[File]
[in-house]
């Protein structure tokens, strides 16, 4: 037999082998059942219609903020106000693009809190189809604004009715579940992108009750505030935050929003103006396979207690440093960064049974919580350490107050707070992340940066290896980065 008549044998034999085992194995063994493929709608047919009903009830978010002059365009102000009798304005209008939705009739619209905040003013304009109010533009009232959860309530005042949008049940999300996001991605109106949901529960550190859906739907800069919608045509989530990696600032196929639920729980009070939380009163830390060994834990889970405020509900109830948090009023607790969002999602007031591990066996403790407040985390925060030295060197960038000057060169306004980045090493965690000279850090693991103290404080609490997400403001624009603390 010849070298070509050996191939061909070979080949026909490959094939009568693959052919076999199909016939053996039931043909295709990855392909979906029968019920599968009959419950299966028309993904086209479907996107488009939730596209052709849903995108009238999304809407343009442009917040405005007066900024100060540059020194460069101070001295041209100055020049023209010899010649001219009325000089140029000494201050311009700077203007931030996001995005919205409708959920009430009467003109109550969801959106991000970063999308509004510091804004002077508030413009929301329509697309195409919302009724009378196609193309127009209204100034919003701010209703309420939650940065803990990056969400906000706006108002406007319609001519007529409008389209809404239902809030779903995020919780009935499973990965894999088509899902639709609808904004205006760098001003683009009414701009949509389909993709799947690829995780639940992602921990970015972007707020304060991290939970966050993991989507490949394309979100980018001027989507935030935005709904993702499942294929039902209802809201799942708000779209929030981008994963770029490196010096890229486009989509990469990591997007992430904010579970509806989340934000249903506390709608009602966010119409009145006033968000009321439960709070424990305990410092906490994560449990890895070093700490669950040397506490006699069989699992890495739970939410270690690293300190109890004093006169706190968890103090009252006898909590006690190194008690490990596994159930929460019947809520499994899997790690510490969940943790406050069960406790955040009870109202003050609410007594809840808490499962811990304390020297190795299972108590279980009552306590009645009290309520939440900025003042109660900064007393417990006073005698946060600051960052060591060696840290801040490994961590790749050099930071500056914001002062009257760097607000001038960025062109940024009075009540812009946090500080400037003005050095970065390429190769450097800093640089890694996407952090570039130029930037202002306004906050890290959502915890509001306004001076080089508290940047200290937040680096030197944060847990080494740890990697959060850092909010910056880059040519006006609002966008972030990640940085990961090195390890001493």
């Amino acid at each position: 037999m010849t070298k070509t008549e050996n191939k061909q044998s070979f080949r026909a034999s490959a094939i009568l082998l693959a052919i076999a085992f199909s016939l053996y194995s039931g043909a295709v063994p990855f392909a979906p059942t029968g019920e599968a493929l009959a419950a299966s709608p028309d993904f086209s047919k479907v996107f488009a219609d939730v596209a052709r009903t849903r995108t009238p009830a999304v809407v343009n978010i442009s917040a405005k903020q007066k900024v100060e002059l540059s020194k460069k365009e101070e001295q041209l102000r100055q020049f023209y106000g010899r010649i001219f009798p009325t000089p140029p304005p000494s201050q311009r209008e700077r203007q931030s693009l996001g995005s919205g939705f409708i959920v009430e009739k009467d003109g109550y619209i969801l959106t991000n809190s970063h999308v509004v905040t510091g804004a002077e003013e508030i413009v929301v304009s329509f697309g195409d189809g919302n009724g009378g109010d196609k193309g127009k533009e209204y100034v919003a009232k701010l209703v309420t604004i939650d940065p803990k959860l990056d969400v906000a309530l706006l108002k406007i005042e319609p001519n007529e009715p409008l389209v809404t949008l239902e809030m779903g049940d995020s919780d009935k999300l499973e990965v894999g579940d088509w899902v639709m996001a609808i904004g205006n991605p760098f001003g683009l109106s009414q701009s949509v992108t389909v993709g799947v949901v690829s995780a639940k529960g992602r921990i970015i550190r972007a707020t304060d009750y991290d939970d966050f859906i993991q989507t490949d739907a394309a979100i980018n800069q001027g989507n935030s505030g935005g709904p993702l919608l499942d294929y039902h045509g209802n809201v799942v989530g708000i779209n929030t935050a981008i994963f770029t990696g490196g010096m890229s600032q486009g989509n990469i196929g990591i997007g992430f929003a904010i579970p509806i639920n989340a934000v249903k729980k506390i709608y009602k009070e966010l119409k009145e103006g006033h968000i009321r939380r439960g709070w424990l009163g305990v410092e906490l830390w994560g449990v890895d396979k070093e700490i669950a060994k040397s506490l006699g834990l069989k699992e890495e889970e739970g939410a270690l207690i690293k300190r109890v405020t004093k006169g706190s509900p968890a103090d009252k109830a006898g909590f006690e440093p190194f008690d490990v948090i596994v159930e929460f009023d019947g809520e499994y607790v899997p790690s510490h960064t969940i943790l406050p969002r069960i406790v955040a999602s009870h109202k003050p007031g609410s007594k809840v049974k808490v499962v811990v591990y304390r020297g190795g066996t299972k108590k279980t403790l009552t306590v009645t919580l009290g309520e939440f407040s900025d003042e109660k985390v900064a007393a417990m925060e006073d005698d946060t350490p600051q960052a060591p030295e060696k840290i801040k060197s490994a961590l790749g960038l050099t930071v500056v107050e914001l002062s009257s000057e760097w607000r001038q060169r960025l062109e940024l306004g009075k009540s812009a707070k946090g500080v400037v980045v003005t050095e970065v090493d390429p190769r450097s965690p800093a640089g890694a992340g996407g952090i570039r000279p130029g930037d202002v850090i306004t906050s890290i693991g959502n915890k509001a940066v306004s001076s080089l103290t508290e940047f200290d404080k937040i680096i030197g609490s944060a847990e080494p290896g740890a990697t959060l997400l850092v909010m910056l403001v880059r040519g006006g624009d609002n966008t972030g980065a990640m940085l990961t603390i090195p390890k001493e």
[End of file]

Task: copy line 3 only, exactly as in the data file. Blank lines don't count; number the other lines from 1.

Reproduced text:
């Amino acid at each position: 037999m010849t070298k070509t008549e050996n191939k061909q044998s070979f080949r026909a034999s490959a094939i009568l082998l693959a052919i076999a085992f199909s016939l053996y194995s039931g043909a295709v063994p990855f392909a979906p059942t029968g019920e599968a493929l009959a419950a299966s709608p028309d993904f086209s047919k479907v996107f488009a219609d939730v596209a052709r009903t849903r995108t009238p009830a999304v809407v343009n978010i442009s917040a405005k903020q007066k900024v100060e002059l540059s020194k460069k365009e101070e001295q041209l102000r100055q020049f023209y106000g010899r010649i001219f009798p009325t000089p140029p304005p000494s201050q311009r209008e700077r203007q931030s693009l996001g995005s919205g939705f409708i959920v009430e009739k009467d003109g109550y619209i969801l959106t991000n809190s970063h999308v509004v905040t510091g804004a002077e003013e508030i413009v929301v304009s329509f697309g195409d189809g919302n009724g009378g109010d196609k193309g127009k533009e209204y100034v919003a009232k701010l209703v309420t604004i939650d940065p803990k959860l990056d969400v906000a309530l706006l108002k406007i005042e319609p001519n007529e009715p409008l389209v809404t949008l239902e809030m779903g049940d995020s919780d009935k999300l499973e990965v894999g579940d088509w899902v639709m996001a609808i904004g205006n991605p760098f001003g683009l109106s009414q701009s949509v992108t389909v993709g799947v949901v690829s995780a639940k529960g992602r921990i970015i550190r972007a707020t304060d009750y991290d939970d966050f859906i993991q989507t490949d739907a394309a979100i980018n800069q001027g989507n935030s505030g935005g709904p993702l919608l499942d294929y039902h045509g209802n809201v799942v989530g708000i779209n929030t935050a981008i994963f770029t990696g490196g010096m890229s600032q486009g989509n990469i196929g990591i997007g992430f929003a904010i579970p509806i639920n989340a934000v249903k729980k506390i709608y009602k009070e966010l119409k009145e103006g006033h968000i009321r939380r439960g709070w424990l009163g305990v410092e906490l830390w994560g449990v890895d396979k070093e700490i669950a060994k040397s506490l006699g834990l069989k699992e890495e889970e739970g939410a270690l207690i690293k300190r109890v405020t004093k006169g706190s509900p968890a103090d009252k109830a006898g909590f006690e440093p190194f008690d490990v948090i596994v159930e929460f009023d019947g809520e499994y607790v899997p790690s510490h960064t969940i943790l406050p969002r069960i406790v955040a999602s009870h109202k003050p007031g609410s007594k809840v049974k808490v499962v811990v591990y304390r020297g190795g066996t299972k108590k279980t403790l009552t306590v009645t919580l009290g309520e939440f407040s900025d003042e109660k985390v900064a007393a417990m925060e006073d005698d946060t350490p600051q960052a060591p030295e060696k840290i801040k060197s490994a961590l790749g960038l050099t930071v500056v107050e914001l002062s009257s000057e760097w607000r001038q060169r960025l062109e940024l306004g009075k009540s812009a707070k946090g500080v400037v980045v003005t050095e970065v090493d390429p190769r450097s965690p800093a640089g890694a992340g996407g952090i570039r000279p130029g930037d202002v850090i306004t906050s890290i693991g959502n915890k509001a940066v306004s001076s080089l103290t508290e940047f200290d404080k937040i680096i030197g609490s944060a847990e080494p290896g740890a990697t959060l997400l850092v909010m910056l403001v880059r040519g006006g624009d609002n966008t972030g980065a990640m940085l990961t603390i090195p390890k001493e």